Schofield Normal and Industrial School

The end of the Civil War ushered in a time of restoration in the Southern part of the United States.  During this era, many people from the Northern part of the country felt the desire to move down South and lend a helping hand.  Martha Schofield was one of these people.

A native Pennsylvanian born into a staunchly abolitionist family, Martha Schofield had spent several years since graduating high school teaching in a Quaker school for African-American students in Philadelphia.  Following the war, she decided to move to the South to expand her teaching efforts and provide education to recently emancipated slaves.  Relocating to South Carolina in 1865, Schofield spent time in a few schools along the coast working with The Freedman’s Bureau.  After suffering from illness, she moved inland to Aiken in 1868; shortly after, Schofield purchased land and opened her own school.  Called the Schofield Normal and Industrial School, it quickly became known for its rigorous academic standards and training provided for African-American students.

“Training Colored Teachers,” a brief article in the Staunton Spectator (Staunton, VA), July 17, 1883

Like the school’s name suggests, its strict academic program offered the traditional “normal school” training to prepare students to become teachers and “industrial school” training that included teaching students occupational skills.  Schofield’s curriculum included basic reading and writing skills for all students; in addition, boys learned agricultural, carpentry, and blacksmith skills, and girls studied home economic skills such as sewing and cooking.  As the school grew in both size and status, it expanded to contain dormitories, a chapel, a library, and a farm among other amenities.  In March of 1922, the Keowee Courier reported on a disastrous fire in one of the boys’ dormitories which burned it to the ground; luckily no fatalities were suffered.

“Narrow Escape Pupils and Teachers” details the fire at the school in 1922. Keowee Courier (Pickens Court House, S.C.), March 08, 1922

A photo of Verlenden Hall, the girls’ dormitory, in 1909. The People’s Recorder (Columbia, S.C.), September 11, 1909

Schofield’s influence reached far beyond her school and even the borders of Aiken.  Schofield took it upon herself to write letters to newspapers around the country in hopes that her school and its efforts would gain attention.  A letter to the editor of the New-York Tribune penned by Schofield appears in its February 11, 1894 paper.  Schofield eventually began traveling to different parts of the country to speak about the success of her teaching.  In 1896, she is mentioned in the “City News in Brief” section of The San Francisco Call for speaking in town the prior day.  Her students also made an impact throughout the state and elsewhere.  One of the more famous Schofield graduates, Matilda Evans, gained recognition throughout the country for becoming South Carolina’s first female African-American physician.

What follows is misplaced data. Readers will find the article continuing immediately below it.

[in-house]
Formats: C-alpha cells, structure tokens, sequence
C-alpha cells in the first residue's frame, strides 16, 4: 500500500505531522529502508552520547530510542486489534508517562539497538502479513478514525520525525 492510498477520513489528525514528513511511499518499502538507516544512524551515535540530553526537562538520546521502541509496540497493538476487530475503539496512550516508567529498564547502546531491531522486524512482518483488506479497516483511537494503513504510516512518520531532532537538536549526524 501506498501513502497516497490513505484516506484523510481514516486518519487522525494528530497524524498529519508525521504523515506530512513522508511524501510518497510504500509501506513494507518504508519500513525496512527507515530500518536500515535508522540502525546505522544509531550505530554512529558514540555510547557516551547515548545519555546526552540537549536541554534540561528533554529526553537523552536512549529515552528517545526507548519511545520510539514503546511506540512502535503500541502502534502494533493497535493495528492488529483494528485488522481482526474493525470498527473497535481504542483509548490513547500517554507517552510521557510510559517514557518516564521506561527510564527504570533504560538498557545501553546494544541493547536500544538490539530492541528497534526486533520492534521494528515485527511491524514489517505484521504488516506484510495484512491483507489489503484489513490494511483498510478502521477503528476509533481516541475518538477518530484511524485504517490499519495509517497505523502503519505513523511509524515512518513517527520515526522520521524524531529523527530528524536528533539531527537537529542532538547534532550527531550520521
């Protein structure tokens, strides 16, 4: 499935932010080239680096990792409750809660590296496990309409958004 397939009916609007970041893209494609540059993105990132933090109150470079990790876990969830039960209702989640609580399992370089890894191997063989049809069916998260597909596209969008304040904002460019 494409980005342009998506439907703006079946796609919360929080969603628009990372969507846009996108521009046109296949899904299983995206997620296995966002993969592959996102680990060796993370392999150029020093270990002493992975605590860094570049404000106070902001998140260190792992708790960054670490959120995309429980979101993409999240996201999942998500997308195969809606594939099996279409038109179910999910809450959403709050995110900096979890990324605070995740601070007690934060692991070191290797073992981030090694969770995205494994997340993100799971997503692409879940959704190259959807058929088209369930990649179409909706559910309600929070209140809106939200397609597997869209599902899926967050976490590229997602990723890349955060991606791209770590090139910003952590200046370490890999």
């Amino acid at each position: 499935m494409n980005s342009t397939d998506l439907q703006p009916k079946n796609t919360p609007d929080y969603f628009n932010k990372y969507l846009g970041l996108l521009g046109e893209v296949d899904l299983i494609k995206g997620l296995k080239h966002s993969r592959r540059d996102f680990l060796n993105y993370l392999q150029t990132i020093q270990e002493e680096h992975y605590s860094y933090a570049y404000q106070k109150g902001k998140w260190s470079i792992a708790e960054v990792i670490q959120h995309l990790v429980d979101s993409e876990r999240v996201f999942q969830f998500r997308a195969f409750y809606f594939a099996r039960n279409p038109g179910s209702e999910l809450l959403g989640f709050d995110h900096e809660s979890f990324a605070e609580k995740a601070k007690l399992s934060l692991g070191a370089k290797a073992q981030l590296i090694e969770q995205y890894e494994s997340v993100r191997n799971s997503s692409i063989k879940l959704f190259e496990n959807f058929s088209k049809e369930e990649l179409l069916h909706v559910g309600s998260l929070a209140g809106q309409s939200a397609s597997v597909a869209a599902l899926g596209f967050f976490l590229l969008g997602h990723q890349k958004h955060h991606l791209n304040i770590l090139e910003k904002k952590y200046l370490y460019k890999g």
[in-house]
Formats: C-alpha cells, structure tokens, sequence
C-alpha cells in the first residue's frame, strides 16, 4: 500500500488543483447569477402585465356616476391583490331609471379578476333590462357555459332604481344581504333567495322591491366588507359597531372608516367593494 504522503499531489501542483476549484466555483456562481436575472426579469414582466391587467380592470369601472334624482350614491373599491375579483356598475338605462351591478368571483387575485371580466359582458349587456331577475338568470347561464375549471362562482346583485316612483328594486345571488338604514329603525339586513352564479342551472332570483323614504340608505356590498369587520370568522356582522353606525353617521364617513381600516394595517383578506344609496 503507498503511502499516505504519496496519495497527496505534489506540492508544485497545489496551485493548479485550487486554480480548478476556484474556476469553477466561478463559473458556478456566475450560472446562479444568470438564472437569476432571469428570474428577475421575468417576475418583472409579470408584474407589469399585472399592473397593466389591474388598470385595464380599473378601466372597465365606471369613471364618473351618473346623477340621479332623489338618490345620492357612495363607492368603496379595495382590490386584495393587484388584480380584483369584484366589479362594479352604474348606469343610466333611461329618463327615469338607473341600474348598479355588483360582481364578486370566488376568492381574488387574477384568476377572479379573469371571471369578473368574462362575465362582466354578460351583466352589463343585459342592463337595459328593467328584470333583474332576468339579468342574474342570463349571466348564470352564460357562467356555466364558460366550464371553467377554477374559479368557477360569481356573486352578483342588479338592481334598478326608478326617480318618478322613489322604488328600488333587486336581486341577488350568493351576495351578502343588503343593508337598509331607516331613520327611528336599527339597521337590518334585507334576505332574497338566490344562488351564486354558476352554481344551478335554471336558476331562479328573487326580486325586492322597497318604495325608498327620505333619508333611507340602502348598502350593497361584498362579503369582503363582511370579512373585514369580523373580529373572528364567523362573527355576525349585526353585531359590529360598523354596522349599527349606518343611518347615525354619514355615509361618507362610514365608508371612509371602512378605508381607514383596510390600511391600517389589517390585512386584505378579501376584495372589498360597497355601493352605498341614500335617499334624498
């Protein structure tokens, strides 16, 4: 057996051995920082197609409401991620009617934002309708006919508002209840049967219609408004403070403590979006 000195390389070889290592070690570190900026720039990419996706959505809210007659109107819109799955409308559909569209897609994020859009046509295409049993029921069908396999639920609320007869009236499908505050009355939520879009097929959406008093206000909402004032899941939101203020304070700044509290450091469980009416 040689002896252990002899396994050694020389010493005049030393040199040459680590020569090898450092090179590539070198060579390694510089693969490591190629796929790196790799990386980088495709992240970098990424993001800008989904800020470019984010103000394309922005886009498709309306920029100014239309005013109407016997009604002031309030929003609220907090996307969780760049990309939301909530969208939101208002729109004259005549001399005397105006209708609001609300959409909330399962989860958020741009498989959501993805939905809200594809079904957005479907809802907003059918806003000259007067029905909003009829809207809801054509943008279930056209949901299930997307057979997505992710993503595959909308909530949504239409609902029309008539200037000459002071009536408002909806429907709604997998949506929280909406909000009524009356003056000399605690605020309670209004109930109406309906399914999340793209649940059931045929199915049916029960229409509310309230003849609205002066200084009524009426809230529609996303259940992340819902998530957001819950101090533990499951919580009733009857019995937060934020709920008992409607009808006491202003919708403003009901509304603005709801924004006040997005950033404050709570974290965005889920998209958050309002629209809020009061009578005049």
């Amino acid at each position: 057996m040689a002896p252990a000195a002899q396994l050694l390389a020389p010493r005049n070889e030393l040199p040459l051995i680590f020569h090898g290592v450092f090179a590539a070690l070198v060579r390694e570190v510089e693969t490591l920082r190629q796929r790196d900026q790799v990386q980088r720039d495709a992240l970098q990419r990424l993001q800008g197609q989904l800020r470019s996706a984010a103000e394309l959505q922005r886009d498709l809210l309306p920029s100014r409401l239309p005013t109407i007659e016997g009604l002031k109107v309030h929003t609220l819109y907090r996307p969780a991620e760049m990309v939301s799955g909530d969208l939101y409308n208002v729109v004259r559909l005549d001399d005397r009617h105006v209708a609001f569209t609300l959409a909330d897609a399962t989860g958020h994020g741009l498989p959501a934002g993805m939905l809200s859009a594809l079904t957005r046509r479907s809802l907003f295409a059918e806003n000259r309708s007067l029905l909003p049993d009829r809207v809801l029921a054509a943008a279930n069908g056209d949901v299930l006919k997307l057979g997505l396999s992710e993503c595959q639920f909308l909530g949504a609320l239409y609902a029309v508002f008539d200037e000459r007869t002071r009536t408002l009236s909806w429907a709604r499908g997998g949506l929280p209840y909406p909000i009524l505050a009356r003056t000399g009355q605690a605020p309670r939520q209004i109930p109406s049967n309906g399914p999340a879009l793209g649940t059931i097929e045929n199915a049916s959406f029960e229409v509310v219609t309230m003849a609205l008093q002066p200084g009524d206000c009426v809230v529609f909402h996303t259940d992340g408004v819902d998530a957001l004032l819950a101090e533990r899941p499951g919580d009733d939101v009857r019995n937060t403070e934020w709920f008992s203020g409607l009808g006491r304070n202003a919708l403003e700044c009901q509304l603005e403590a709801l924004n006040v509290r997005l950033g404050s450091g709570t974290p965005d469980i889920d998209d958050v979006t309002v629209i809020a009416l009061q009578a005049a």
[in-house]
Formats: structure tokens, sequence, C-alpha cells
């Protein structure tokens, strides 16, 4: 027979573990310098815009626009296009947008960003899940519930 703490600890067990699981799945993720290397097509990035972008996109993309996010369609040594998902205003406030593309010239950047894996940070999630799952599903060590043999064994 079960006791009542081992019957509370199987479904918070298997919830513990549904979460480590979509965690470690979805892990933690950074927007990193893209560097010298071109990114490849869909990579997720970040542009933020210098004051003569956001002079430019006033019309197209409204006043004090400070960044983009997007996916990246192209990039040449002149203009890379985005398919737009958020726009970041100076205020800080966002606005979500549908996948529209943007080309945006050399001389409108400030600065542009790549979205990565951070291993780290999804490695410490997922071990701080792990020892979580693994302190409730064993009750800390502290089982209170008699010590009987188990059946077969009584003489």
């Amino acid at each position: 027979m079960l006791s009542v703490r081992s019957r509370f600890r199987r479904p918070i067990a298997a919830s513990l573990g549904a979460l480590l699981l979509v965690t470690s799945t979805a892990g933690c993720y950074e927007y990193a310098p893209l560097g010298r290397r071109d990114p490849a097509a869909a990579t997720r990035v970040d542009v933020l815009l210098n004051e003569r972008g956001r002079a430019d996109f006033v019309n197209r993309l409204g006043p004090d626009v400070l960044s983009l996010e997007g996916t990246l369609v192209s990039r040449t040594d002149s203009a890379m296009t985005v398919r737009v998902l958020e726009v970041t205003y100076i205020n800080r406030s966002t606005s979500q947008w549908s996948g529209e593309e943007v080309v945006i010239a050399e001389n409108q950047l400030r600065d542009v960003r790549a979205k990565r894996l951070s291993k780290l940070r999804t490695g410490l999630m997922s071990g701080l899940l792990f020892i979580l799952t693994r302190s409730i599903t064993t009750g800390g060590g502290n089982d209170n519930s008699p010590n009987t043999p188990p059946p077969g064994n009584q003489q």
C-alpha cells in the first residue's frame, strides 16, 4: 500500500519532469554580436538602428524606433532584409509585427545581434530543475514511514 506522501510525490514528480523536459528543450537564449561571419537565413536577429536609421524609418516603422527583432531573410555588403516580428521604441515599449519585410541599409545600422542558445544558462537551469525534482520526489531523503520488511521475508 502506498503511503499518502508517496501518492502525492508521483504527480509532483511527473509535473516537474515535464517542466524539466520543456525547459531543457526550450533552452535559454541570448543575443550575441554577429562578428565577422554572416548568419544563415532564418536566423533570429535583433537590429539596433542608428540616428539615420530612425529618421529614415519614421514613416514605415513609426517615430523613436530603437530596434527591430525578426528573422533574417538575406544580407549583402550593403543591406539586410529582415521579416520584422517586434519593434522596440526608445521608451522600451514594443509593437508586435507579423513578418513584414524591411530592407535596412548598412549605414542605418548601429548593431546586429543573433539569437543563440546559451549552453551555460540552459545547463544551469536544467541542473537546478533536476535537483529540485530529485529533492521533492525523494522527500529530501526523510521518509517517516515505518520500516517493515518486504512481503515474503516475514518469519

The Schofield Normal and Industrial School continued to serve black students through the 1950’s even as it joined the Aiken school system in 1953 as a public high school.  With integration in the 1960’s, the school became a middle school for Aiken and has served in that capacity under Schofield’s name ever since.  The bell tower from the original school building still sits on the school’s property today.

Be sure to search Chronicling America: Historic American Newspapers for more articles and references to both Martha Schofield and the Schofield Normal and Industrial School.  More can also be learned about the school by researching the Schofield Normal and Industrial School collection housed in the Manuscripts division at the South Caroliniana Library here at the University of South Carolina.


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